The American right's fear of communism/socialism is more akin to the Islamic fear of modernity, which is the fear of an uncontrollable future. If fascism derives its mystique from a mythological past, communism derives it from a mytholgized future. Progressives look to the future. Conservatives look to the past. Progressives distrust the past and its premodern irrationality; Conservatives distrust those who look to the future with an irrational utopianism. Progressivism is experiencing hard times these days because during a culturally decadent period like the one we're currently suffering through, we don't know what to hope for. We have only the weakest sense of plausible future possibility. We are capable of seeing the future only as a variation on 'more of the same', and that is not a vision that inspires concerted action. That will change someday, but for now it's the conservatives' time because when our imagination of the future is weak, we fall back on the past for want of something better. And we find ourselves voting for mediocrities like George Bush rather than mediocrities like John Kerry for the same reason. The first represents the solidity of the past; the second a fuzzy future for which we can muster little hope.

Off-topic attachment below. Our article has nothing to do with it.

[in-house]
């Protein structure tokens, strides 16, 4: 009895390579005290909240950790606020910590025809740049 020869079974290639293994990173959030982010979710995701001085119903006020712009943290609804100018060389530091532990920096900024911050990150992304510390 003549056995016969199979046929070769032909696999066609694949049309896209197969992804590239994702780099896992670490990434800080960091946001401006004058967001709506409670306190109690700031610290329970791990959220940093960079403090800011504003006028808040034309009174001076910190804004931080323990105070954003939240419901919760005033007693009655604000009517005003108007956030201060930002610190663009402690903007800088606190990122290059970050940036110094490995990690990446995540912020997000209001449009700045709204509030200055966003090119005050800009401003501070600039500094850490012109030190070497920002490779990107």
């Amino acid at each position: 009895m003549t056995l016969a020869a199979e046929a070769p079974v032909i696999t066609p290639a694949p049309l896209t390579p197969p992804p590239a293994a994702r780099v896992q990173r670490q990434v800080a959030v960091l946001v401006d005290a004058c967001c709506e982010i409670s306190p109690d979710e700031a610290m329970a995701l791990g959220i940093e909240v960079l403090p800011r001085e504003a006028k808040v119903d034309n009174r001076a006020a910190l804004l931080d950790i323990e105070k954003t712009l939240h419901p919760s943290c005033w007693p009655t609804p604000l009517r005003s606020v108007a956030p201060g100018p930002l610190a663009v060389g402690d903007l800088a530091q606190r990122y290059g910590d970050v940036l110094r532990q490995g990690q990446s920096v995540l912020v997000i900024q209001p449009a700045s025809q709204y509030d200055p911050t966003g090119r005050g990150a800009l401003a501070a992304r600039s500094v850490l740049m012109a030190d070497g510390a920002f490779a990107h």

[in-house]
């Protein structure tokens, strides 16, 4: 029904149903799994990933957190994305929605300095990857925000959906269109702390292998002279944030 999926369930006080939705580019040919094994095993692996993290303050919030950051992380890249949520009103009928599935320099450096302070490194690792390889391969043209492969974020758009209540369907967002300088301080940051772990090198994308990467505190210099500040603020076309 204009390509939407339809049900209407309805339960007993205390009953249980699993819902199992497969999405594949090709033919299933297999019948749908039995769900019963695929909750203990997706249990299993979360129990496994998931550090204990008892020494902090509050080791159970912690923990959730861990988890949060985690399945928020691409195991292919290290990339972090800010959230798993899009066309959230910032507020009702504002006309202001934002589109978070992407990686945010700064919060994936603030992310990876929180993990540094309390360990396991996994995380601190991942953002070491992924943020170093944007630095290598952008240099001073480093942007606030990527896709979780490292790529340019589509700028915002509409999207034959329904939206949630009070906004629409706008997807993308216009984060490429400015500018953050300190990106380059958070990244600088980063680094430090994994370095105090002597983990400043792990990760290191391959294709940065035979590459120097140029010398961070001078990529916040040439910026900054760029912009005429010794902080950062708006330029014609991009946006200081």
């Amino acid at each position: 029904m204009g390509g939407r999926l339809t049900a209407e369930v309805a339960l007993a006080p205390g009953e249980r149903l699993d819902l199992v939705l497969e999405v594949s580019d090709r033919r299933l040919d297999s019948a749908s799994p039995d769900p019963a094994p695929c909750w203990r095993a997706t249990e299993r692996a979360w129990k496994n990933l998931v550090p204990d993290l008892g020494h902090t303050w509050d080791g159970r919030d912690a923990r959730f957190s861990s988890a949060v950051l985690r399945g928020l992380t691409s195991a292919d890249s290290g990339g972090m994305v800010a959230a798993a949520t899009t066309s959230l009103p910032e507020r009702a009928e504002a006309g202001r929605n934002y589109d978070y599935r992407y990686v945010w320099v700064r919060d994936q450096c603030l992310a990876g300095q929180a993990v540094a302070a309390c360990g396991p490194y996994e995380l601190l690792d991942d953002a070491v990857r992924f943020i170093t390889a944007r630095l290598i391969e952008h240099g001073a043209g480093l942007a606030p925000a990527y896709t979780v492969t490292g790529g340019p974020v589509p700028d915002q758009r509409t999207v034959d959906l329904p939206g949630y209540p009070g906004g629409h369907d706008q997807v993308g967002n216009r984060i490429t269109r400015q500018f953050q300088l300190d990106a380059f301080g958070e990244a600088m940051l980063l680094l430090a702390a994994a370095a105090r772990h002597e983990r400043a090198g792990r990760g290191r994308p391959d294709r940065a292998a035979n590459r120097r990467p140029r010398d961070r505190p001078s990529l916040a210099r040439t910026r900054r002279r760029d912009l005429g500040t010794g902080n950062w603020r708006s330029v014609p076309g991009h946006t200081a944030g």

The idea that the universe has a rational structure that the mind can apprehend characterizes an older trend in European philosophy called "rationalism." Rationalism traces its roots to Rene Descartes and to the birth of modern philosophy. Most of 20th century European philosophy was a direct reaction to this older tradition, a reactionary attempt to explore the possibility that the universe has no rational structure for the mind to apprehend. Phenomenology, for example, as advocated by Edmund Husserl confines itself to observing and describing our own consciousness without drawing any conclusions regarding causes or connections.